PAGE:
Our Seed Overlords have asked a question (our answering is entirely voluntary, if you were wondering, and we’re only answering because it is an interesting question): “if you could cause one invention from the last hundred years never to have been made at all, which would it be, and why?“
Several of my colleagues here have coughed up answers—Adventures in Ethics and Science (with a particularly appropriate entry),
Stranger Fruit—but I’m going to be a little bit contrary and question the question.
My answer is “none.”
I don’t see most of the major inventions as avoidable; they’re consequences of advances in whole suites of technologies. You can’t get rid of television, for instance, without stymying a whole collection of communications technologies—it was a natural and nearly inevitable consequence of radio, and without it we would lack many tools we take for granted. If there’d been no TV, what would you be looking at right now as you read this?.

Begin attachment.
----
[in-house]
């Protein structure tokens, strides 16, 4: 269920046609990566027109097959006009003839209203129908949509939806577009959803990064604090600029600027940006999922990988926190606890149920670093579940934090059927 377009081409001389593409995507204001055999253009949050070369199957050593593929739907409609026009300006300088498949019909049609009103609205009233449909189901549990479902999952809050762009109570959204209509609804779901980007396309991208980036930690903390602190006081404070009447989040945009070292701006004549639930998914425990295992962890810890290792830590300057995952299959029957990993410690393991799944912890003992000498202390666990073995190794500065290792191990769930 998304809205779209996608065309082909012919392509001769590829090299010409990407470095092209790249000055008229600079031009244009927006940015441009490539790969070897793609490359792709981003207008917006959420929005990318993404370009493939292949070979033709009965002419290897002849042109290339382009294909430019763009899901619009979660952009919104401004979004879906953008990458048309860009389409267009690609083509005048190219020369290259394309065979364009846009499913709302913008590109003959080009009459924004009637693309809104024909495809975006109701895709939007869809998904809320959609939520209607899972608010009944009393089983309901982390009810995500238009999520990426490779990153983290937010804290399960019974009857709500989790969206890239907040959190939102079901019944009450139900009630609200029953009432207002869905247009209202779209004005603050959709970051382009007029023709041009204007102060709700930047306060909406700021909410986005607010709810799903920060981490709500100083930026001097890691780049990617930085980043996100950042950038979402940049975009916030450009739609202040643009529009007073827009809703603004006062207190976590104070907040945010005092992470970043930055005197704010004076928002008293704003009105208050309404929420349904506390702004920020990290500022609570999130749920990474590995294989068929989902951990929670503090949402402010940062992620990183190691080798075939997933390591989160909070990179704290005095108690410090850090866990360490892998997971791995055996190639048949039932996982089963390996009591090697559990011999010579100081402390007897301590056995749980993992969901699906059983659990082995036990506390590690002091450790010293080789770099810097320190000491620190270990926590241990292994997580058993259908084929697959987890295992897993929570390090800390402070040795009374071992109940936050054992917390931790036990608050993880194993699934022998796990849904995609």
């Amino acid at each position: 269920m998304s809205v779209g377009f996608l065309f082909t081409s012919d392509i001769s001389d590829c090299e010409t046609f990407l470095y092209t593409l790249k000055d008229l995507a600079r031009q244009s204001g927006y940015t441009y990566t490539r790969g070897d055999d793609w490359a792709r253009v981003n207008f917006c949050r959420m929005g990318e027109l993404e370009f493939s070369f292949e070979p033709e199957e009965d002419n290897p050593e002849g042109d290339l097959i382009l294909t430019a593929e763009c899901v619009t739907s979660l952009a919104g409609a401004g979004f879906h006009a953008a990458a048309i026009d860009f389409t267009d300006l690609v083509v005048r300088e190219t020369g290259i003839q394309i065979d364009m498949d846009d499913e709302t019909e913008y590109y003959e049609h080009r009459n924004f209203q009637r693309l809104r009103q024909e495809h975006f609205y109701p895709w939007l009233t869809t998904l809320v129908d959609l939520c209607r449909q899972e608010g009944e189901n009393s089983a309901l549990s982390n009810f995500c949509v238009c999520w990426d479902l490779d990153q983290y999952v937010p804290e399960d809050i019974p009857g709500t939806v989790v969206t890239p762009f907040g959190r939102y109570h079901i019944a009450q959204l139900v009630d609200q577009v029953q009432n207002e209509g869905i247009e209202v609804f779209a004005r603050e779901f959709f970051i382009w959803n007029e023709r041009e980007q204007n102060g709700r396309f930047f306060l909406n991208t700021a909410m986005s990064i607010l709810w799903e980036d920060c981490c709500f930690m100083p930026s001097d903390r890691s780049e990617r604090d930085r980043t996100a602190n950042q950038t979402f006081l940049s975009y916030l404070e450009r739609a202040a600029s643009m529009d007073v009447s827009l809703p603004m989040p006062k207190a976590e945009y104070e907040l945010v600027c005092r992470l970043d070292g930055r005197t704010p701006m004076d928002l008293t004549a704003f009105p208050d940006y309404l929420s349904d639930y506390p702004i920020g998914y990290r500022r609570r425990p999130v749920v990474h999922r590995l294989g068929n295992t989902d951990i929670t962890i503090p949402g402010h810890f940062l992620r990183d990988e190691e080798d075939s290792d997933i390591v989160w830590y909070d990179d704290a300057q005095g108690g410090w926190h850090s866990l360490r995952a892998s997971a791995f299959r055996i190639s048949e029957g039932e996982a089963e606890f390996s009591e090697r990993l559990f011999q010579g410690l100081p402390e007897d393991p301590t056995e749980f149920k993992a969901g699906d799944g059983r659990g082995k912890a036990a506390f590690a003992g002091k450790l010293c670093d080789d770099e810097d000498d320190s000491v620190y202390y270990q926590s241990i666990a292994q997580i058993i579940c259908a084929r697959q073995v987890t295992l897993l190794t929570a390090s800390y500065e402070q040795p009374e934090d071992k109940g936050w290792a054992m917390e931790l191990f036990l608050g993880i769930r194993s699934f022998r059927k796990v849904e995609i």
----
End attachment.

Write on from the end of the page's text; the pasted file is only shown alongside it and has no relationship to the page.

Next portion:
The question is a bit like pointing at a river and asking, “which small patch in the middle of that would you like to see high and dry, with the water flowing around it while leaving it untouched?” It’s not going to happen, and in most cases it’s going to be physically impossible.
Diverting the river altogether is another thing, though, although it’s not going to be something that can be accomplished in a century, or that won’t have unintended consequences. One of the best explorations of that idea that I’ve read is Keith Roberts’ gentle fantasy, Pavane(amzn/b&n/abe/pwll). It’s an alternate history novel that begins with the assassination of Elizabeth I, which leads to the conquest of England by Spain, and the wholesale slowing of technology with Catholic interference in the Industrial Revolution. The premise is that our history is being reshaped so that we’re all a little better prepared culturally and socially to cope with the potential of our machines. It’s an interesting idea, but not one with which I’m entirely agreeable—I’m too cynical to think that society will naturally mature without the threat of horrible consequences to compel them—but I do think there are many different paths we can take. I just don’t believe that the possibilities are fine-grained enough that we can pick and choose single innovations and even hypothetically extirpate them from our history.